The setup for this episode because it had a has_many :through association. This is useful to find a record from an instance of the first model via a third model. The way this association was done in this episode was by creating three models, product, category, and categorization. These are the relevant lines of code:
class Product < ActiveRecord::Base has_many :categorizations has_many :categories, through: :categorization end class Category < ActiveRecord::Base has_many :categorizations has_many :products, through: categorization end class Categorization < ActiveRecord::Base belongs_to :product belongs_to :category end
Just like when you have a
belongs_to relationship, you must define the foreign key within the table that has the
belongs_to method. In this case it is the Categorization model. The schema would look like this.
create_table "categorizations", force: true do |t| t.integer 'category_id' t.integer 'product_id' t.datetime 'created_at' t.datetime 'updated_at' end
This setup allows us to call
@product.categories returns an array of category objects associated through the categorization table. This is similar to how you would create followers and followed_users for a user.
The main part of the episode was about how you can create checkboxes to select the categories. First obvious things to do are to loop through all the categories and display them in the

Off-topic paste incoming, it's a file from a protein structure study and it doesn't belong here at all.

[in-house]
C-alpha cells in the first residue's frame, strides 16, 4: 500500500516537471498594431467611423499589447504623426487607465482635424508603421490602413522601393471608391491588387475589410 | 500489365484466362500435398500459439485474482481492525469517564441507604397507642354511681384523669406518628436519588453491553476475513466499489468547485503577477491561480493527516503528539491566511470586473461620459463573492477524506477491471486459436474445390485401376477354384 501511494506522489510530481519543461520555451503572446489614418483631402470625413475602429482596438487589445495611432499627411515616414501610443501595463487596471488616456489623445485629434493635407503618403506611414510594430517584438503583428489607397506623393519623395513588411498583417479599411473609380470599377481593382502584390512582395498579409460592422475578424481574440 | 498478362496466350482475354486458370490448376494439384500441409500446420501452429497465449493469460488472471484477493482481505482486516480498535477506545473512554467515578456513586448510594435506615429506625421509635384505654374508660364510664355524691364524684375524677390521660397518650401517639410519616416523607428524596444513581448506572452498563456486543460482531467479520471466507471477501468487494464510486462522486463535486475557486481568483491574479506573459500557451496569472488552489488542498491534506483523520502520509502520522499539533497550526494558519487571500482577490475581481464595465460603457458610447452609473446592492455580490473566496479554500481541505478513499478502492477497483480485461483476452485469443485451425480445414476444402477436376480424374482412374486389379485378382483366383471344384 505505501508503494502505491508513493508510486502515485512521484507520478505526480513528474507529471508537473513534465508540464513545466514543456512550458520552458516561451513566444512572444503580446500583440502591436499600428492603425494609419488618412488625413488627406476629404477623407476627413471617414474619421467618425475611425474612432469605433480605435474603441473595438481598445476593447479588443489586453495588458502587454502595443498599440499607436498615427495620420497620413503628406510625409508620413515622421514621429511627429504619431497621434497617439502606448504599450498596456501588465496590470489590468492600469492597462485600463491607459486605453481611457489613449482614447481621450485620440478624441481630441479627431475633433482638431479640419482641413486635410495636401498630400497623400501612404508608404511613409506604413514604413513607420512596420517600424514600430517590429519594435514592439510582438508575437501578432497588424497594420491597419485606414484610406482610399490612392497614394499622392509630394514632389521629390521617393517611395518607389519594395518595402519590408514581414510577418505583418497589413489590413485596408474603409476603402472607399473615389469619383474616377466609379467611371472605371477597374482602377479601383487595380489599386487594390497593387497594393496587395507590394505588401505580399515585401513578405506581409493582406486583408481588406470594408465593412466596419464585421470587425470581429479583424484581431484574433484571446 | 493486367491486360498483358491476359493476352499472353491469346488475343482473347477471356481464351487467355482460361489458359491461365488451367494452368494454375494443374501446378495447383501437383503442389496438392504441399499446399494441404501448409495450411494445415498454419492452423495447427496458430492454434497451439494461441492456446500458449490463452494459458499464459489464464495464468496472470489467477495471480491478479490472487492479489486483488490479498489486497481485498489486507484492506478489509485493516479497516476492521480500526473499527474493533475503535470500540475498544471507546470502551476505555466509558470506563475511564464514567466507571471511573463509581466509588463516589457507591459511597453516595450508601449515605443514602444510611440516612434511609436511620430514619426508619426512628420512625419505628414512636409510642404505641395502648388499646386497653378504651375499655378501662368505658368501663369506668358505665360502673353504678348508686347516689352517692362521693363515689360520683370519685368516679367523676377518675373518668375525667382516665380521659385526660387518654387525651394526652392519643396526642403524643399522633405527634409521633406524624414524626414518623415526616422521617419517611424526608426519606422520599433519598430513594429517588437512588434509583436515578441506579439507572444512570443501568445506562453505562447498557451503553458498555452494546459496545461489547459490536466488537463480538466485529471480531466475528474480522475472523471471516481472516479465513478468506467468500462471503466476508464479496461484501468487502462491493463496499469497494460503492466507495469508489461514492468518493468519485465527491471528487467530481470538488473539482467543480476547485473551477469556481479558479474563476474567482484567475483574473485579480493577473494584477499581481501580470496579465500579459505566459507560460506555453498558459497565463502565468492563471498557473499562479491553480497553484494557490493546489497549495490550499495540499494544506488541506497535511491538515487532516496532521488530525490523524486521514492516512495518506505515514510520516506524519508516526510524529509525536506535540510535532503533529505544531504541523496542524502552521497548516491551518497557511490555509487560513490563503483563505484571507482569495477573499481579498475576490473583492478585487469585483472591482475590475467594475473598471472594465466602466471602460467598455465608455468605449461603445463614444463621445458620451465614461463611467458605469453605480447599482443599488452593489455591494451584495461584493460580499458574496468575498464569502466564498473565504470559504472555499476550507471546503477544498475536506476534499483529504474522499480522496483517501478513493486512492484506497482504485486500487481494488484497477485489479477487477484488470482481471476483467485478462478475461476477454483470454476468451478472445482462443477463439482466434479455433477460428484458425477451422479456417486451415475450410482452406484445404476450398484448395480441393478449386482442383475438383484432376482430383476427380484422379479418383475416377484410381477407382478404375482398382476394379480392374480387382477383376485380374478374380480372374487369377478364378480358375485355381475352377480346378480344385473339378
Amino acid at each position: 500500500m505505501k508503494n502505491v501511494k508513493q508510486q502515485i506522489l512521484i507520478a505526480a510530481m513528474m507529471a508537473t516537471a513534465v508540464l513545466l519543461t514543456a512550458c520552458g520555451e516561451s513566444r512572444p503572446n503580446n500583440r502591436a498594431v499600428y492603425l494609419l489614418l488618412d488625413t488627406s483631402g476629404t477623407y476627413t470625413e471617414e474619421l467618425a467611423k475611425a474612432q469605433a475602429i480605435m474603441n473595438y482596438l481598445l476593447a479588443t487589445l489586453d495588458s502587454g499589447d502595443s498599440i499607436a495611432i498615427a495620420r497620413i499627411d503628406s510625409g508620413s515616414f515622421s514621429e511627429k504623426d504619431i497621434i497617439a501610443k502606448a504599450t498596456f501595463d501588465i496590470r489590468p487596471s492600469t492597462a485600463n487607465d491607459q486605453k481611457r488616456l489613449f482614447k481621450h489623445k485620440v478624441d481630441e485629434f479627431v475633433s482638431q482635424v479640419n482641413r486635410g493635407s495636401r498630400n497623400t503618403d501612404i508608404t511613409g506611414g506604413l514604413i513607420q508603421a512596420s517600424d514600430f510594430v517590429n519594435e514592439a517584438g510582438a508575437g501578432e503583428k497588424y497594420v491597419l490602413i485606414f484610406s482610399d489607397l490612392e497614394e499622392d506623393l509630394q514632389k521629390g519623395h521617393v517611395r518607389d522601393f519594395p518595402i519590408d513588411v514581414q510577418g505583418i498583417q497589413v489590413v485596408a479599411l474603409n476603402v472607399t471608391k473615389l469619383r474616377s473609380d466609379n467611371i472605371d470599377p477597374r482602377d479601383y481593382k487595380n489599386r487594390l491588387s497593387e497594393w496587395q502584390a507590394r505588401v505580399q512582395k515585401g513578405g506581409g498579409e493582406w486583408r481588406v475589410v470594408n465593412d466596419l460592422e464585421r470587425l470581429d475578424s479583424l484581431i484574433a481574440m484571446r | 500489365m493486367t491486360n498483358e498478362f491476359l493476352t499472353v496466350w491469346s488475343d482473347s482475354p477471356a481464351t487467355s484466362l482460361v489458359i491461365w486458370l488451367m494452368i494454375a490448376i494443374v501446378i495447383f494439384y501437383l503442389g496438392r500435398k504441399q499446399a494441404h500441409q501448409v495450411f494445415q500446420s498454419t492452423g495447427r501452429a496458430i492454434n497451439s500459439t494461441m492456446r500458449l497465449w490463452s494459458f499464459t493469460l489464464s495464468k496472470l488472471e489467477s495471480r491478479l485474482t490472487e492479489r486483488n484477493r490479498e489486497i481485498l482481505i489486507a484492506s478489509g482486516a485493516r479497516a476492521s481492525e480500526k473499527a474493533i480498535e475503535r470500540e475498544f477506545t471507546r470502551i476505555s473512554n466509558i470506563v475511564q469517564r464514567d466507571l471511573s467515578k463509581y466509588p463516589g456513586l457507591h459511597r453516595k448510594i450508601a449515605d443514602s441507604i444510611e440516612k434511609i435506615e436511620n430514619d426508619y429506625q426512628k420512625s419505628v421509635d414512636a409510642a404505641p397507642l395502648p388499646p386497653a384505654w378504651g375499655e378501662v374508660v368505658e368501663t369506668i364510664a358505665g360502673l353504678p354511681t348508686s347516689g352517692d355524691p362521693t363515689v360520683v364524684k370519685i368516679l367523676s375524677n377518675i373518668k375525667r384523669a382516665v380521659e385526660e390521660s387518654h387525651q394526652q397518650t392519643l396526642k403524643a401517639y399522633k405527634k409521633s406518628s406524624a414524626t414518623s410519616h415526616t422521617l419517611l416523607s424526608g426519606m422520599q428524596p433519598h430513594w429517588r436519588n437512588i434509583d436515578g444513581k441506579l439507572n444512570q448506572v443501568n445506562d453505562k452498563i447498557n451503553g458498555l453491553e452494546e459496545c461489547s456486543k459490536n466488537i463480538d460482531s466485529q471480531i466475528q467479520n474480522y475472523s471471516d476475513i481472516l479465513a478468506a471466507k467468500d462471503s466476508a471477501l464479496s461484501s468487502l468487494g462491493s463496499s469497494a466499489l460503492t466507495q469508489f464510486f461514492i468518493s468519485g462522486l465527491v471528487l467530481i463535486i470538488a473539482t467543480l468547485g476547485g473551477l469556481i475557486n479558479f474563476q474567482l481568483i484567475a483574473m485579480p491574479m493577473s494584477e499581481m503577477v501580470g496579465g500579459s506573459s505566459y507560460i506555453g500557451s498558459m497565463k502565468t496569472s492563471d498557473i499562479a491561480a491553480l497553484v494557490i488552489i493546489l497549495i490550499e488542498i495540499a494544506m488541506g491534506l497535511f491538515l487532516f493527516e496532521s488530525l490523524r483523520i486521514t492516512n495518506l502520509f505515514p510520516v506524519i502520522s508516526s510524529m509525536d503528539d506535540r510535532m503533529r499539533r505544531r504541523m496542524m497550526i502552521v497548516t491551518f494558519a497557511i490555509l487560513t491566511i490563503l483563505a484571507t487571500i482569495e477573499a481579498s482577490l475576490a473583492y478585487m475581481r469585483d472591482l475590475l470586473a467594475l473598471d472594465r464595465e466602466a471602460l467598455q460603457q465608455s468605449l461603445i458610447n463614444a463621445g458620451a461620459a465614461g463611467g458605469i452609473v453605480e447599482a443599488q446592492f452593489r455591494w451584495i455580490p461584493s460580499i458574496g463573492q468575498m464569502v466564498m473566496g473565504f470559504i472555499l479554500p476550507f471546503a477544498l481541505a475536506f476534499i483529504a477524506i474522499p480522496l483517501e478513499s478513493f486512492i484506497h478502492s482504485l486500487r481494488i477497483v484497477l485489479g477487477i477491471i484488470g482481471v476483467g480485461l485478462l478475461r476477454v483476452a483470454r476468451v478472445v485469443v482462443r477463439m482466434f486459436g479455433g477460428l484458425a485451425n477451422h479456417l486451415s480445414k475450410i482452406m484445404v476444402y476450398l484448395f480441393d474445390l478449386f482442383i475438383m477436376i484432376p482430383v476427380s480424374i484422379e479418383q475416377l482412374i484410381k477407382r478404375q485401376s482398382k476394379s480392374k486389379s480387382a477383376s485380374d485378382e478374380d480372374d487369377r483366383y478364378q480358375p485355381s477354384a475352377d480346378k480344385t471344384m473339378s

_form partial. The tricky part comes with choosing a
check_box or a
check_box_tag. You want to choose a
check_box_tag so you can display each category, not just one.
Next you want to fill in the value of checked or not checked. The second argument passed into the
check_box_tag is the
category.id. The third is the value of checked or not checked. The way you designate the value is by passing in true or false. The way it is done in the episode is by finding the
@product.category_ids and checking if the
category.id from the block is included within the
Now if you refreshed the page, the value is correctly displayed. A hidden_field_tag is also created in order to make sure that the form is submitted with a default value of nil. The reason you want to include this
category_id field is to make sure that if no checkboxes are checked, then an empty array is passed as a parameter.
Ryan adds a usability enhancement by allowing users to click on the text to check and uncheck boxes. He first creates a unique id for each checkbox with
dom_id. Next he adds a label_tag to the text. Oddly enough the
dom_id method has no description within the Ruby on Rails API. It just has the source code.
dom_id seems to be creating a unique string from the object’s model and id values. In the categories example, the id was defined as
category_1 and so on.
The pertinent code:
<%= hidden_field_tag "product[category_ids]", nil %> <% Category.all.each do |category| %> <%= check_box_tag "product[category_ids]", category.id, @product.category_ids.include?(category.id), id: dom_id(category) %> <%= label_tag dom_id(category), category.name %><br> <% end %>
One gotcha you have to watch out for when following this episode and creating a Rails 4 app is Strong Parameters. I was able to find a post on CoderWall that almost translated one-to-one to what I needed to do. You have to define the
category_id param as an array. The product_params method definition in
def product_params params[:product].permit(:name, :price, category_id: ) end